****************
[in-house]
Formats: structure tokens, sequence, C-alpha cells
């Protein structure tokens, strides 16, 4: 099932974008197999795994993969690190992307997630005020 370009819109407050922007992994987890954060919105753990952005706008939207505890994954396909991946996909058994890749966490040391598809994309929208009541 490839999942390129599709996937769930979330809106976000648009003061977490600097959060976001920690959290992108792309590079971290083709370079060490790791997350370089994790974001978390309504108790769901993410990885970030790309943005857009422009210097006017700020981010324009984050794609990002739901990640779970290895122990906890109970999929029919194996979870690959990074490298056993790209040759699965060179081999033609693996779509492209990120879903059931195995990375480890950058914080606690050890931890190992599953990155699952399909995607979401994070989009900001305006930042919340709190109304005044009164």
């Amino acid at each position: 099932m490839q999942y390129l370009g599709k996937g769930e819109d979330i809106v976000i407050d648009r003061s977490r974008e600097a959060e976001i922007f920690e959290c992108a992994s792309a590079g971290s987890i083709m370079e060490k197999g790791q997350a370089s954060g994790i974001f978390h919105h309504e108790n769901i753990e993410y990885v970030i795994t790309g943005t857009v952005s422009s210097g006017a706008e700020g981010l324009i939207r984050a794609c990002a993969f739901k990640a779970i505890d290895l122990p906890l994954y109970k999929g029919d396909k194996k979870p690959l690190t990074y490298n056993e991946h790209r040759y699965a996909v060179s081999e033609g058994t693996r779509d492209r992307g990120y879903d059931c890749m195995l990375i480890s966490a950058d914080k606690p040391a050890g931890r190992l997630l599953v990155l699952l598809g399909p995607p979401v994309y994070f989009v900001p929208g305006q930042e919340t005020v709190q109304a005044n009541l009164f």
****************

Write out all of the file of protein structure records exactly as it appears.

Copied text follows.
[in-house]
Formats: structure tokens, sequence, C-alpha cells
């Protein structure tokens, strides 16, 4: 099932974008197999795994993969690190992307997630005020 370009819109407050922007992994987890954060919105753990952005706008939207505890994954396909991946996909058994890749966490040391598809994309929208009541 490839999942390129599709996937769930979330809106976000648009003061977490600097959060976001920690959290992108792309590079971290083709370079060490790791997350370089994790974001978390309504108790769901993410990885970030790309943005857009422009210097006017700020981010324009984050794609990002739901990640779970290895122990906890109970999929029919194996979870690959990074490298056993790209040759699965060179081999033609693996779509492209990120879903059931195995990375480890950058914080606690050890931890190992599953990155699952399909995607979401994070989009900001305006930042919340709190109304005044009164």
């Amino acid at each position: 099932m490839q999942y390129l370009g599709k996937g769930e819109d979330i809106v976000i407050d648009r003061s977490r974008e600097a959060e976001i922007f920690e959290c992108a992994s792309a590079g971290s987890i083709m370079e060490k197999g790791q997350a370089s954060g994790i974001f978390h919105h309504e108790n769901i753990e993410y990885v970030i795994t790309g943005t857009v952005s422009s210097g006017a706008e700020g981010l324009i939207r984050a794609c990002a993969f739901k990640a779970i505890d290895l122990p906890l994954y109970k999929g029919d396909k194996k979870p690959l690190t990074y490298n056993e991946h790209r040759y699965a996909v060179s081999e033609g058994t693996r779509d492209r992307g990120y879903d059931c890749m195995l990375i480890s966490a950058d914080k606690p040391a050890g931890r190992l997630l599953v990155l699952l598809g399909p995607p979401v994309y994070f989009v900001p929208g305006q930042e919340t005020v709190q109304a005044n009541l009164f």